U.S. Senators Pat Toomey and Bob Casey recently released their findings on the Special Focus Facility program that monitors nursing home quality and safety deficiencies.
The senators’ report cites concerns about information that is not part of the program but nonetheless deserves inclusion. The omission emphasizes the difficulty in choosing a good nursing home for a loved one.
About the SFF program
The Special Focus Facility program from the Centers for Medicare and Medicaid Services, or CMS, can only address issues at 88 nursing homes at one time. When one facility clears up the deficiencies the government has flagged and “graduates” from the program, another facility can come aboard. However, there are 400 other nursing home candidates with serious health and safety problems that are not included in the program. The nursing homes already under scrutiny in the SFF program are listed on the CMS “Nursing Home Compare” website, but the other 400 candidates for inclusion are not identified. This means families that consult the site searching for a facility for a loved one do not have sufficient facts to make an informed decision.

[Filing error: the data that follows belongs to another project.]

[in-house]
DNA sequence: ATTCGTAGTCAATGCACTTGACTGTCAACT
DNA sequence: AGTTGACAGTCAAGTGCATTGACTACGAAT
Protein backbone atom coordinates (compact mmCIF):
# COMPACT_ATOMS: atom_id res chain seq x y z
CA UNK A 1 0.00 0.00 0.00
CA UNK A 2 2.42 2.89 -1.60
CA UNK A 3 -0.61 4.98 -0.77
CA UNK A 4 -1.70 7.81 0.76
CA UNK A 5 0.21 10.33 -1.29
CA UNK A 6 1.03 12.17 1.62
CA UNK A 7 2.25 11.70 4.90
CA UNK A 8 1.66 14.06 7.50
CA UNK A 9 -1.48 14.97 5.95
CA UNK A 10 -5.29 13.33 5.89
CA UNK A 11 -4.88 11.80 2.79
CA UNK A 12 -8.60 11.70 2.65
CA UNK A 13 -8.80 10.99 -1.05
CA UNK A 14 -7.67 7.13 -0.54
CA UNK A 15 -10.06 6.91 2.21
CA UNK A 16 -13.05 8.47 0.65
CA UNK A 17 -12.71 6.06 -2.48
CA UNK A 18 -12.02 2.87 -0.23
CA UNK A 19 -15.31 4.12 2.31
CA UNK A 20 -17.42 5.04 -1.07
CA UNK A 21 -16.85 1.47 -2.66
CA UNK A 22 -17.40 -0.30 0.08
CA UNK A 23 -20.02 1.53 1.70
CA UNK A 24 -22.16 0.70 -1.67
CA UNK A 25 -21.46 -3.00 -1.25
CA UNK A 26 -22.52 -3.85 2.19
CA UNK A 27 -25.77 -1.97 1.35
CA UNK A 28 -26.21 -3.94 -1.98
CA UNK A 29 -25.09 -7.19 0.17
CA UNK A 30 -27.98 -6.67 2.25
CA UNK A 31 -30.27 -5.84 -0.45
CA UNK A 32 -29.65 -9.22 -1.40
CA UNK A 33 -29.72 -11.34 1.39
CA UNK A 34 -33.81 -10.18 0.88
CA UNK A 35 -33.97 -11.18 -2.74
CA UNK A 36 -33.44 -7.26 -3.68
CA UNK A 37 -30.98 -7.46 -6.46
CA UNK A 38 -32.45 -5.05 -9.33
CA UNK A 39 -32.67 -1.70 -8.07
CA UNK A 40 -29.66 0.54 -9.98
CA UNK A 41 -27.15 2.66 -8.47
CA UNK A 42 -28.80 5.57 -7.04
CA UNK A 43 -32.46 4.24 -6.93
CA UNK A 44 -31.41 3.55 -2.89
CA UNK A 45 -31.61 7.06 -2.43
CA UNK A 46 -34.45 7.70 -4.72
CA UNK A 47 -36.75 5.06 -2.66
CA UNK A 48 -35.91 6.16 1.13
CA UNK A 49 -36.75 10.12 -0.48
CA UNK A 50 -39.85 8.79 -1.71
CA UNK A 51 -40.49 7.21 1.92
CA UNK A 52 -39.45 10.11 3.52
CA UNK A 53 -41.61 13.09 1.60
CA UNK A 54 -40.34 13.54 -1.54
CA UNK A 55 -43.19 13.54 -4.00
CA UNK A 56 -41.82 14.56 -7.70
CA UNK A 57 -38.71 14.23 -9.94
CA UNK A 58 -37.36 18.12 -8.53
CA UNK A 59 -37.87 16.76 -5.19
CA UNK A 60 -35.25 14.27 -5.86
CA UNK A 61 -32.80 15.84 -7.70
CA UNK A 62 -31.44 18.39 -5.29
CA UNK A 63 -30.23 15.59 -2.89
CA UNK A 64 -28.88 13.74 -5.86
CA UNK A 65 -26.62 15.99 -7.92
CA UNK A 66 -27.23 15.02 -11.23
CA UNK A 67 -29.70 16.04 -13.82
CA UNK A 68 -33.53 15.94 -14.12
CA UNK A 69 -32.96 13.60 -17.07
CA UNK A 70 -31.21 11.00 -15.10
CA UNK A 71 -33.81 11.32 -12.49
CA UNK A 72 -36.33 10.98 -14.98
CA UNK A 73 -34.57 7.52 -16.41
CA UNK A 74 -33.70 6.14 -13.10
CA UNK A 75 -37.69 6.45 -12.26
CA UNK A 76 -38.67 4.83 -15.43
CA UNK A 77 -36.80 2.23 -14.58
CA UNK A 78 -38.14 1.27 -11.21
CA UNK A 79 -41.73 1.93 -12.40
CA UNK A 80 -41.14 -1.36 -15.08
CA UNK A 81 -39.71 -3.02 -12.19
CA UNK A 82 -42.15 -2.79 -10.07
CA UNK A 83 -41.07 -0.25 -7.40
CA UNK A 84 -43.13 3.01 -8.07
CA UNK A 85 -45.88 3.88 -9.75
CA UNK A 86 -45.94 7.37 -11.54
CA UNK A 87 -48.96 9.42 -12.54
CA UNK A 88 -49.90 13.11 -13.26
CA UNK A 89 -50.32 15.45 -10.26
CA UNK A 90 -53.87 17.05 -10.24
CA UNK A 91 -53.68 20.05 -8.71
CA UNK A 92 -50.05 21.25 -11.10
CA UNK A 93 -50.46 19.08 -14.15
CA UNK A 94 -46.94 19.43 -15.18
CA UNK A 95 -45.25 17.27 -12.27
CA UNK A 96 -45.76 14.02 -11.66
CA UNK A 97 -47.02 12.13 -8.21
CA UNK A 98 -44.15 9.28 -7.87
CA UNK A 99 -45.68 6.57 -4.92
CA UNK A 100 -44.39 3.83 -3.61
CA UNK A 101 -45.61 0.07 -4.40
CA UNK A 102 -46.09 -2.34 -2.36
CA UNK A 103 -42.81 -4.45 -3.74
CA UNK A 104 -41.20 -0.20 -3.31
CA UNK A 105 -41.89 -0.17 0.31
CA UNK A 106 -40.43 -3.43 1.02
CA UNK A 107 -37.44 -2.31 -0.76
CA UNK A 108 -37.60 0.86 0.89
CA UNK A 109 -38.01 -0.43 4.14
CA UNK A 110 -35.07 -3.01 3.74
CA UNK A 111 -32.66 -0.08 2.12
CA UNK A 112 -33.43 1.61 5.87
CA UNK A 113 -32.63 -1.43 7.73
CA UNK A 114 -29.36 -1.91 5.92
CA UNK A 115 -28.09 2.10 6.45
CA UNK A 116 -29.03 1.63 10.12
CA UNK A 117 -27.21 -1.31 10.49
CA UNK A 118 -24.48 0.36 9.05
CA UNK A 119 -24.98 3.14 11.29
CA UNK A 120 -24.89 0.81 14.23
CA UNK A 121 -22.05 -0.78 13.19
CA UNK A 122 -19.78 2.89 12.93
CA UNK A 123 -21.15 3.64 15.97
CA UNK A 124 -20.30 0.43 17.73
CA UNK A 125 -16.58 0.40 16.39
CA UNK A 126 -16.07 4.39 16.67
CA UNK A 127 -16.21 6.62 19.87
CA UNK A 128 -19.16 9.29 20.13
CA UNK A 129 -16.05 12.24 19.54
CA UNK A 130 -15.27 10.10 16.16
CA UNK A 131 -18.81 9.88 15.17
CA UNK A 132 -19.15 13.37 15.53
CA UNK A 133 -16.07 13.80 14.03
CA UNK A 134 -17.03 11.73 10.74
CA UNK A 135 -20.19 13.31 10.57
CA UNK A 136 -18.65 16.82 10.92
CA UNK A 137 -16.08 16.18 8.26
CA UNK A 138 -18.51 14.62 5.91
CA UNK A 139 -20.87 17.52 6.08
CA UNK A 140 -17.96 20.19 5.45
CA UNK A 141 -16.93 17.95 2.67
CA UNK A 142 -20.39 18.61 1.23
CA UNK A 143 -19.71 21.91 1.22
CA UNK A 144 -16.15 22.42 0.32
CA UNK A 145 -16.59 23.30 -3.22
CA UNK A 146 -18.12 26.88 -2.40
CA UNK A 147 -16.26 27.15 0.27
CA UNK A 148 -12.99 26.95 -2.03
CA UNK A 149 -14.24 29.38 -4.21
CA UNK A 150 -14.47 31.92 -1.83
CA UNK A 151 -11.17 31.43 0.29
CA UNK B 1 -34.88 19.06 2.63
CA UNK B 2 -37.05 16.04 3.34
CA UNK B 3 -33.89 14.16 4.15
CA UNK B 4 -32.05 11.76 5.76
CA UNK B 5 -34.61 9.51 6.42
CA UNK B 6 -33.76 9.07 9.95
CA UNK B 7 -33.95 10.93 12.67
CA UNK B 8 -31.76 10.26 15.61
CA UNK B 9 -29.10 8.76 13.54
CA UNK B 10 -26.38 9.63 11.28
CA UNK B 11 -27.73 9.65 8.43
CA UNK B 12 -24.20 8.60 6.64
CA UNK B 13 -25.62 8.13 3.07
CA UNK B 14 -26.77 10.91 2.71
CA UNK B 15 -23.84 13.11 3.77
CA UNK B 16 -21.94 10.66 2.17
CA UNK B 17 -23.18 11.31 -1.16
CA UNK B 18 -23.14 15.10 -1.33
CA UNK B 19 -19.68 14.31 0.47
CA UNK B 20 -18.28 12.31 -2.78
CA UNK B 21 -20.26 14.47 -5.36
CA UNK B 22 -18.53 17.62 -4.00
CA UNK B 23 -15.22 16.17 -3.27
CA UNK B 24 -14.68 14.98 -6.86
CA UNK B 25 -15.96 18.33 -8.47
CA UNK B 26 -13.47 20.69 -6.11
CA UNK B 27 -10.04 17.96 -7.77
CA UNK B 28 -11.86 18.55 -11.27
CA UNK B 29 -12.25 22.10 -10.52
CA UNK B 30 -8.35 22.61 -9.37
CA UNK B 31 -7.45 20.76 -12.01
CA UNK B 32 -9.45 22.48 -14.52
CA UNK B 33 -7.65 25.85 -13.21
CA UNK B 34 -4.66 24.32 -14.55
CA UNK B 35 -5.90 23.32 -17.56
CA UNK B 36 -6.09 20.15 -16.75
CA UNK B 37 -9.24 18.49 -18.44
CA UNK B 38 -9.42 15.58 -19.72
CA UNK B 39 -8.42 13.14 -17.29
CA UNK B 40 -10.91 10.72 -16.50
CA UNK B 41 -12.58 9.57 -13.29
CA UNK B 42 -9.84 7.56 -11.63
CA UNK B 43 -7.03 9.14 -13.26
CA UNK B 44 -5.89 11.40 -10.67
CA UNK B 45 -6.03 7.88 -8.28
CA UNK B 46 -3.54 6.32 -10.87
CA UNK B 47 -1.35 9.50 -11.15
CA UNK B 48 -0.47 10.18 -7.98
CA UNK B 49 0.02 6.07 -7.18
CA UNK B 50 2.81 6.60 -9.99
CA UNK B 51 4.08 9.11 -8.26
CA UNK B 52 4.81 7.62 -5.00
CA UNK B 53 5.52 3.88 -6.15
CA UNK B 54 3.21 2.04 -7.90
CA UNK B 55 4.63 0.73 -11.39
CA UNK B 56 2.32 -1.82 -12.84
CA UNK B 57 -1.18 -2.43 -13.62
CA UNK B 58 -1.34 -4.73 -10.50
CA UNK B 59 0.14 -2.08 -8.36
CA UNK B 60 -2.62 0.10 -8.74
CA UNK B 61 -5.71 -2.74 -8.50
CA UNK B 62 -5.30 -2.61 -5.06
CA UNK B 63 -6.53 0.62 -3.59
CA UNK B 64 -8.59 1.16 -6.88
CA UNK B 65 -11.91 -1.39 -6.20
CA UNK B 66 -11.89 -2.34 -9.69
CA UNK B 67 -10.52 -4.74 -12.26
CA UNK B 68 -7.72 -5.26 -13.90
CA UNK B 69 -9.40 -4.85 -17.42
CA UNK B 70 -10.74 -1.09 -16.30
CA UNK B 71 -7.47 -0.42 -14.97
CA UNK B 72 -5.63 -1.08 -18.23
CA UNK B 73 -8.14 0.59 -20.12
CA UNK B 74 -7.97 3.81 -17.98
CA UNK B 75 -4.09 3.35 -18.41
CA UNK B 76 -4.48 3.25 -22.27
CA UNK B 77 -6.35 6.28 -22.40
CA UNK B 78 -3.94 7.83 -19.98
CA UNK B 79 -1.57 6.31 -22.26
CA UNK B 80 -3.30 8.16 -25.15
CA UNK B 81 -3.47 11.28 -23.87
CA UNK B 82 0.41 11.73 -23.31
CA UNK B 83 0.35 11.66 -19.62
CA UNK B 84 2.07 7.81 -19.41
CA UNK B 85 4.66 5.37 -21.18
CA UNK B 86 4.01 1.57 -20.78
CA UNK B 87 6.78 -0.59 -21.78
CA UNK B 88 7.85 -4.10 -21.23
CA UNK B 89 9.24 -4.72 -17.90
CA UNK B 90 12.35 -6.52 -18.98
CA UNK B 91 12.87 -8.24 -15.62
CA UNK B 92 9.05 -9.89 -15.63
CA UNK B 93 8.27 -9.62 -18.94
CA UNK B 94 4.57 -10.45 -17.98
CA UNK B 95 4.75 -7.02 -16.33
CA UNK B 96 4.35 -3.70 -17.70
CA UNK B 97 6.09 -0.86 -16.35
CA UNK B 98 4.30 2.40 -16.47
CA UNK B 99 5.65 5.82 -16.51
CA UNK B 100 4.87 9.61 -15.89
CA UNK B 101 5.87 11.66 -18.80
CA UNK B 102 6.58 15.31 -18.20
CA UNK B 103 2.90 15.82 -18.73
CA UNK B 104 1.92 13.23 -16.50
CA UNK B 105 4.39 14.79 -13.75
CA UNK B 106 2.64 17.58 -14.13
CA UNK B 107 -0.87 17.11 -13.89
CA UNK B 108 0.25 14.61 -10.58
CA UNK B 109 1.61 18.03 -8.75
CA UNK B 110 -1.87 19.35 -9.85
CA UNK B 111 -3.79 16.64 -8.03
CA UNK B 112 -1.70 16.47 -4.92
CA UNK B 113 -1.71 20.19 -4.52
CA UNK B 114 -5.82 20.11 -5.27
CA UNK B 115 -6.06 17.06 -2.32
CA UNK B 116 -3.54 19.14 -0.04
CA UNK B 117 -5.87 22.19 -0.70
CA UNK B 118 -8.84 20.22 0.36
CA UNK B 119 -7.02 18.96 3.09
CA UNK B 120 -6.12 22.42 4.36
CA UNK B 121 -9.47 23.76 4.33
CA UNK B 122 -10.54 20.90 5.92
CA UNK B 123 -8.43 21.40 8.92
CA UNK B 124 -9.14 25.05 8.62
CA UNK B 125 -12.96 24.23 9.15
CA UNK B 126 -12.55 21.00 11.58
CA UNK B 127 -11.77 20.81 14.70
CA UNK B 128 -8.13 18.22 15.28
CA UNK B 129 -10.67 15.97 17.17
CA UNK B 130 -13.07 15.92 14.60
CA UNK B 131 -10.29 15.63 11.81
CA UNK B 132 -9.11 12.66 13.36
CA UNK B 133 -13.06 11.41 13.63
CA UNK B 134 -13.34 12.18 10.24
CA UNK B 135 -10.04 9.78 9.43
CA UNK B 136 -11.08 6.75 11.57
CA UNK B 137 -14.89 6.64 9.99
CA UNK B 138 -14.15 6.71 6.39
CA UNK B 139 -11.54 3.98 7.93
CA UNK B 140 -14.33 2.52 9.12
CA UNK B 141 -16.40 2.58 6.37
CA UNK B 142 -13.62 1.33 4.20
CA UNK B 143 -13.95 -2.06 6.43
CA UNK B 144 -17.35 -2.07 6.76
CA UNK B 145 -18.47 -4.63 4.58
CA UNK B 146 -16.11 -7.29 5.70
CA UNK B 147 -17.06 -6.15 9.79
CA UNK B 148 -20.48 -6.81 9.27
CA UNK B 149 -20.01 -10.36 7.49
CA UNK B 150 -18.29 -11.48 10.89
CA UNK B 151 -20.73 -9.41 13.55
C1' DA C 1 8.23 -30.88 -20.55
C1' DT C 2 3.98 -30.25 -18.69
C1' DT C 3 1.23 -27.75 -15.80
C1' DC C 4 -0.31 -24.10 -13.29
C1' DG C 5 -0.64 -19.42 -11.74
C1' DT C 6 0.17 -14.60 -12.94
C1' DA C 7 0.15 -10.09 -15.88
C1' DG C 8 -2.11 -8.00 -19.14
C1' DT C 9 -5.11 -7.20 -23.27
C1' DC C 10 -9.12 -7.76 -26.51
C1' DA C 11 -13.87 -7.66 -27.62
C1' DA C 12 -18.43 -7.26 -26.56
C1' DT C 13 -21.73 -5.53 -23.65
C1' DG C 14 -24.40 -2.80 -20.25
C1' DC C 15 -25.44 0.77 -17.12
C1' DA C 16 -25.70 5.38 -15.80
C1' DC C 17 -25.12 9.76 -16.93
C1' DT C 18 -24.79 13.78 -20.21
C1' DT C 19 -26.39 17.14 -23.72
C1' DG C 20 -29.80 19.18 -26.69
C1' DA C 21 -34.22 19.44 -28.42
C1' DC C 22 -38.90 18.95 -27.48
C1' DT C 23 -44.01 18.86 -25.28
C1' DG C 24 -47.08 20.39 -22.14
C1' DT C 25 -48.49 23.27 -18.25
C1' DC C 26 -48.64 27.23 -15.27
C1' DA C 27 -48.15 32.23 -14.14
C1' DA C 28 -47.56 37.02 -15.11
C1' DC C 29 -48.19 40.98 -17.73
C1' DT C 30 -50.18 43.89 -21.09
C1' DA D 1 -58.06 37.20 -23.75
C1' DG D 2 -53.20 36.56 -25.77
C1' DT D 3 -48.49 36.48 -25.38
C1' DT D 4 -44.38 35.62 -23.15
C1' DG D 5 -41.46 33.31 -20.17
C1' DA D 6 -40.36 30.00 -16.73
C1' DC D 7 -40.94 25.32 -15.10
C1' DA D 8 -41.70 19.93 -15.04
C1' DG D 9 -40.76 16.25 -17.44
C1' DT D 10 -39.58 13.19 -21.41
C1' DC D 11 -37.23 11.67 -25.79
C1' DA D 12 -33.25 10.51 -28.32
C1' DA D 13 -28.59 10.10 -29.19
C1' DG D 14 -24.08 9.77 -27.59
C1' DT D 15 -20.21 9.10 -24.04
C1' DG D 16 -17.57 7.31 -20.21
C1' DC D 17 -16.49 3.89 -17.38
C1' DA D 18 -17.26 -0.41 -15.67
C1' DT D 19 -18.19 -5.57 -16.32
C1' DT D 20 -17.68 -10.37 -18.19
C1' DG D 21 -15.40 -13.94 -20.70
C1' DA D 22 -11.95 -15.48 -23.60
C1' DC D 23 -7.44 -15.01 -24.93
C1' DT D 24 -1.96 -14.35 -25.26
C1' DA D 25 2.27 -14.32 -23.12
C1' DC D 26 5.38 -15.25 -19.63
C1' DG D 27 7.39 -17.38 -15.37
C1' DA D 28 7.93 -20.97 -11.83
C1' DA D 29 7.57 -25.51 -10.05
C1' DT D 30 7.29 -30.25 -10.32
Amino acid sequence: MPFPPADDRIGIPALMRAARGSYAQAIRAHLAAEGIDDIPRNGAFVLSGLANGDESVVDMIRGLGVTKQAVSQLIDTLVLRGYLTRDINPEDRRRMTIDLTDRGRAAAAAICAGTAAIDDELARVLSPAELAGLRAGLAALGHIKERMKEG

Insufficient budget, fewer openings
Government budget cuts dating to 2014 limited participation in the SFF program to the 88 slots. The process for one facility to pass the necessary inspections and for a new facility to enter the program may take years.
What to look for
The nursing homes listed on the CMS website have star ratings. For families in search of a good nursing home, the key is a staff rating of four or five stars. The nurse in charge at a facility should have responsibility for no more than 18 patients, and a CNA should care for no more than seven per shift. In addition to star ratings on the Nursing Home Compare site, families can look at Yelp reviews for any nursing home that interests them. The best course of action, however, is to make a personal visit to a facility, speak with the staff and observe how they care for their patients.
Senators Toomey and Casey have released the list of SFF program candidates to the public. Consequently, CMS said they would publish the list on their website. However, they offered no timeframe for doing so.